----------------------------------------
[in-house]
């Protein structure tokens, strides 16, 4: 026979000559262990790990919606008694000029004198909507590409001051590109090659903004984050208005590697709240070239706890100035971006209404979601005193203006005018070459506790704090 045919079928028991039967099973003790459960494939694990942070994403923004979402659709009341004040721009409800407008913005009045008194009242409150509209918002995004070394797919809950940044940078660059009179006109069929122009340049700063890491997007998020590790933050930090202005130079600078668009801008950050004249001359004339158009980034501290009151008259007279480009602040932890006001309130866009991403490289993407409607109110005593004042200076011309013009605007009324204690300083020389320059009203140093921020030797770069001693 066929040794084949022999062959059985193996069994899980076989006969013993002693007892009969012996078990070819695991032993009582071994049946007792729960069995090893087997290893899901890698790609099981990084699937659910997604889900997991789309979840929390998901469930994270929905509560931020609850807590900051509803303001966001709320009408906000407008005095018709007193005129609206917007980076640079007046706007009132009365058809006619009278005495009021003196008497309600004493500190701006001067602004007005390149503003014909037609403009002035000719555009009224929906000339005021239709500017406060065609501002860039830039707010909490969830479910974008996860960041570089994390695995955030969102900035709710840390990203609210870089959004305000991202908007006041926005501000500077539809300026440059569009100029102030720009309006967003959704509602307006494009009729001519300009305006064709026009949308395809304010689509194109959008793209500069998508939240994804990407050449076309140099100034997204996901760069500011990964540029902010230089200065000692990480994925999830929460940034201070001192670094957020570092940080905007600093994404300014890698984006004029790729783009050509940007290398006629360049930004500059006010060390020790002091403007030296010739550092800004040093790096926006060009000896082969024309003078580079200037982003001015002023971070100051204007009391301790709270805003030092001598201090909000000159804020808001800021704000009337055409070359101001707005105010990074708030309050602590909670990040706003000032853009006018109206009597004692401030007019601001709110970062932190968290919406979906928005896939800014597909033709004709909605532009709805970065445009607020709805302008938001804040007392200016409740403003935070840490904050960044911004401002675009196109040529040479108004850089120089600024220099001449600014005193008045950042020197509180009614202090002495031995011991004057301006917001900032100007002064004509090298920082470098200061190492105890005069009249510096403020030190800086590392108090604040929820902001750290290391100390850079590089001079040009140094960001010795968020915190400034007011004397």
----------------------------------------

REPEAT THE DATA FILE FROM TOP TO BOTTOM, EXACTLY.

[in-house]
């Protein structure tokens, strides 16, 4: 026979000559262990790990919606008694000029004198909507590409001051590109090659903004984050208005590697709240070239706890100035971006209404979601005193203006005018070459506790704090 045919079928028991039967099973003790459960494939694990942070994403923004979402659709009341004040721009409800407008913005009045008194009242409150509209918002995004070394797919809950940044940078660059009179006109069929122009340049700063890491997007998020590790933050930090202005130079600078668009801008950050004249001359004339158009980034501290009151008259007279480009602040932890006001309130866009991403490289993407409607109110005593004042200076011309013009605007009324204690300083020389320059009203140093921020030797770069001693 066929040794084949022999062959059985193996069994899980076989006969013993002693007892009969012996078990070819695991032993009582071994049946007792729960069995090893087997290893899901890698790609099981990084699937659910997604889900997991789309979840929390998901469930994270929905509560931020609850807590900051509803303001966001709320009408906000407008005095018709007193005129609206917007980076640079007046706007009132009365058809006619009278005495009021003196008497309600004493500190701006001067602004007005390149503003014909037609403009002035000719555009009224929906000339005021239709500017406060065609501002860039830039707010909490969830479910974008996860960041570089994390695995955030969102900035709710840390990203609210870089959004305000991202908007006041926005501000500077539809300026440059569009100029102030720009309006967003959704509602307006494009009729001519300009305006064709026009949308395809304010689509194109959008793209500069998508939240994804990407050449076309140099100034997204996901760069500011990964540029902010230089200065000692990480994925999830929460940034201070001192670094957020570092940080905007600093994404300014890698984006004029790729783009050509940007290398006629360049930004500059006010060390020790002091403007030296010739550092800004040093790096926006060009000896082969024309003078580079200037982003001015002023971070100051204007009391301790709270805003030092001598201090909000000159804020808001800021704000009337055409070359101001707005105010990074708030309050602590909670990040706003000032853009006018109206009597004692401030007019601001709110970062932190968290919406979906928005896939800014597909033709004709909605532009709805970065445009607020709805302008938001804040007392200016409740403003935070840490904050960044911004401002675009196109040529040479108004850089120089600024220099001449600014005193008045950042020197509180009614202090002495031995011991004057301006917001900032100007002064004509090298920082470098200061190492105890005069009249510096403020030190800086590392108090604040929820902001750290290391100390850079590089001079040009140094960001010795968020915190400034007011004397």